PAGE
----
The Israeli military deployed Iron Dome missile defense batteries throughout the country on Tuesday, following a rocket attack from Gaza the previous night and ahead of what is expected to be a sensitive next few weeks.
Earlier in the day, the Israel Defense Forces accused the Iran-backed Palestinian Islamic Jihad of firing the rocket late Monday night, which landed several kilometers off the coast.
The military expects the coming weeks to be particularly tense, as they will see the start of the Muslim holy month of Ramadan, the international Eurovision song competition in Tel Aviv, Israel’s Memorial and Independence Days, and the first anniversary of the opening of the contentious US Embassy in Jerusalem.
Following Monday’s rocket launch, Israel scaled back the permitted Gaza fishing zone from 15 nautical miles to six until further notice. The fishing zone had previously been extended to 15 miles — a level that the coastal enclave has not seen in over a decade — as one of the first concessions by Jerusalem under an unofficial ceasefire agreement with terror groups in the Gaza Strip.
In an apparent response to Israel’s decision, Palestinians in Gaza launched several balloon-borne incendiary devices into southern Israel on Tuesday, sparking at least one fire. In recent weeks, such arson attacks have tapered off under the ceasefire brokered by Egypt last month.
The blaze occurred outside Kibbutz Nahal Oz in the Sha’ar Hanegev region. It was quickly extinguished by a team of volunteers, the fire department said.
On Tuesday morning, the IDF said the Islamic Jihad intentionally fired the rocket from the northern Gaza Strip toward coastal Israel the day before in an effort to derail ongoing efforts to maintain the ceasefire.
The Islamic Jihad is considered the second-most powerful terror group in the Strip, after the coastal enclave’s de facto rulers, Hamas, despite having a slightly larger arsenal of rockets and mortar shells, mostly locally manufactured varieties based on Iranian designs.
The IDF specifically named Baha Abu al-Ata, an Islamic Jihad commander responsible for the group’s activities in northern Gaza, as having given the order to fire the rocket. The military said the rocket was fired from the al-Attra neighborhood of Beit Lahiya.
Identifying al-Ata by name could be seen as a tacit threat by the military. Al-Ata has been targeted by the IDF in the past, both in the 2014 Gaza war and in the smaller 2012 Operation Pillar of Defense.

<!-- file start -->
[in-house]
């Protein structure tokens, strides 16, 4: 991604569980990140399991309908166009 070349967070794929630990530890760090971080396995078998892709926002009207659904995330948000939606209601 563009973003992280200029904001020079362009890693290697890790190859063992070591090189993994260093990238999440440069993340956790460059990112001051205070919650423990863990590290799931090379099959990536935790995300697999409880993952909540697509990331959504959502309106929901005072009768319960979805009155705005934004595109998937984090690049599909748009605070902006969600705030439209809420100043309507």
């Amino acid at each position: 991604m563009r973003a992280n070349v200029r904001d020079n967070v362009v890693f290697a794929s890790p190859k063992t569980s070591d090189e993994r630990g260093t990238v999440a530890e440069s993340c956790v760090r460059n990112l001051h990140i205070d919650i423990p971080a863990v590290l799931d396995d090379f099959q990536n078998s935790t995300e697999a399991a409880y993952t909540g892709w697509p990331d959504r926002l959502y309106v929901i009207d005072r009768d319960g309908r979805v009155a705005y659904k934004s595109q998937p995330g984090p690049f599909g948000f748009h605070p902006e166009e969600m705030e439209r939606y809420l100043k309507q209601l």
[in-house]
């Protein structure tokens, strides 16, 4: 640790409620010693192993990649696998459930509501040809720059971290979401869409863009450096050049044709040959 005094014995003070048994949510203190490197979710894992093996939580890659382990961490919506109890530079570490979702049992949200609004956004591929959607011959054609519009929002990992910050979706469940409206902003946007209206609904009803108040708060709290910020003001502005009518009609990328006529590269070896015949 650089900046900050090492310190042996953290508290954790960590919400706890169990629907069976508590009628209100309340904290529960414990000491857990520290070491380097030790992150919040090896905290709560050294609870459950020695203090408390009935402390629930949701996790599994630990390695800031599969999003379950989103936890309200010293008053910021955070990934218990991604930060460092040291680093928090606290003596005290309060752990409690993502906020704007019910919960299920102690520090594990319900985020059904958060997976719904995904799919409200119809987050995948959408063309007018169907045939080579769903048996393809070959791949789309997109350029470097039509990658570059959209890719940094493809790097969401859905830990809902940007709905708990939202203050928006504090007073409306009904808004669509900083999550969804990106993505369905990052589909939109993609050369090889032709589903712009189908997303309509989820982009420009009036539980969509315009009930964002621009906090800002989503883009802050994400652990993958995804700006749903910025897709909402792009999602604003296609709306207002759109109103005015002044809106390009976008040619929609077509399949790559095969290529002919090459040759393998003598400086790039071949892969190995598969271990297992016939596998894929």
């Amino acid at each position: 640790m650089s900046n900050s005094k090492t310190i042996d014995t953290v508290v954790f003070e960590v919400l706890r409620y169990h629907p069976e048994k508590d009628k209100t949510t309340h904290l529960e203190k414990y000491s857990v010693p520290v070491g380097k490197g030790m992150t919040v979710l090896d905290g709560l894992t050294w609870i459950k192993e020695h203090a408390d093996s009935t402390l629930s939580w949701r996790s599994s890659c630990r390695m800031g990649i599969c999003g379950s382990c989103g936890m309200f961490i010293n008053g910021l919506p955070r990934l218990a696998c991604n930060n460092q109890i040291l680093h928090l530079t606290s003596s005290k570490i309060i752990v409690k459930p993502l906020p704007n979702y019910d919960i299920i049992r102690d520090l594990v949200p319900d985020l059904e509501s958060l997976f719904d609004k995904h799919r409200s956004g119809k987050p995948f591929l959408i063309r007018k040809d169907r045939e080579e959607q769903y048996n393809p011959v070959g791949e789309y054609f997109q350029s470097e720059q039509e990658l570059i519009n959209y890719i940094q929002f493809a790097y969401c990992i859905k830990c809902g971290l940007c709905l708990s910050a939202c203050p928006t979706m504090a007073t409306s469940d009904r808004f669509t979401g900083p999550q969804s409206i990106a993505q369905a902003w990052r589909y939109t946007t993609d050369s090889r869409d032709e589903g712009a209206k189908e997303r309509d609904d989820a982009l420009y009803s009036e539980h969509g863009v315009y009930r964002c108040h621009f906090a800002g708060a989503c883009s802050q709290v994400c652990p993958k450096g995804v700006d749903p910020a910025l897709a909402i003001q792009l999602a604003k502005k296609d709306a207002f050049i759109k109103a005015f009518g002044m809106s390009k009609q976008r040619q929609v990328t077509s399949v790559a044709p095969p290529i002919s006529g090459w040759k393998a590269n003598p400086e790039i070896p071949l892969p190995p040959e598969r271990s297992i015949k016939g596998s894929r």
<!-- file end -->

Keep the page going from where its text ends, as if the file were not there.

In addition to the apparent threat directed at al-Ata, the IDF’s identification of Islamic Jihad as the source of the rocket fire appeared to be an effort to force the Gaza-ruling Hamas to bring the Iran-backed group to heel.
According to the IDF, the Islamic Jihad is “trying to maintain a low profile so Hamas doesn’t know” that it’s seeking to undermine the ceasefire efforts, despite claims by the two groups that they are cooperating.
Earlier this month, the Israeli military made a similar allegation. On April 1, the IDF warned that the Islamic Jihad was planning to carry out a large-scale terror attack in order to derail the relative calm along the Gaza border.
While there has not been a complete cessation of violence along the Gaza border since the ceasefire went into effect last month, the situation there has been relatively calm.
Terror groups in the Strip have threatened to bring back regular border riots if Israel does not abide by its side of the deal.
On Friday, dozens of Palestinians were injured in clashes with Israeli troops at various locations along the Gaza-Israel border. According to the Hamas-run Gaza health ministry 60 people were wounded, including 36 who were shot by live fire.
The IDF had no comment on Friday’s injuries, but a spokeswoman said that approximately 7,000 Palestinians were taking part in Hamas-led protests along the border. She said demonstrators “hurled rocks and a number of explosive devices” toward troops, and the IDF responded in accordance with standard procedures.
Times of Israel staff contributed to this report.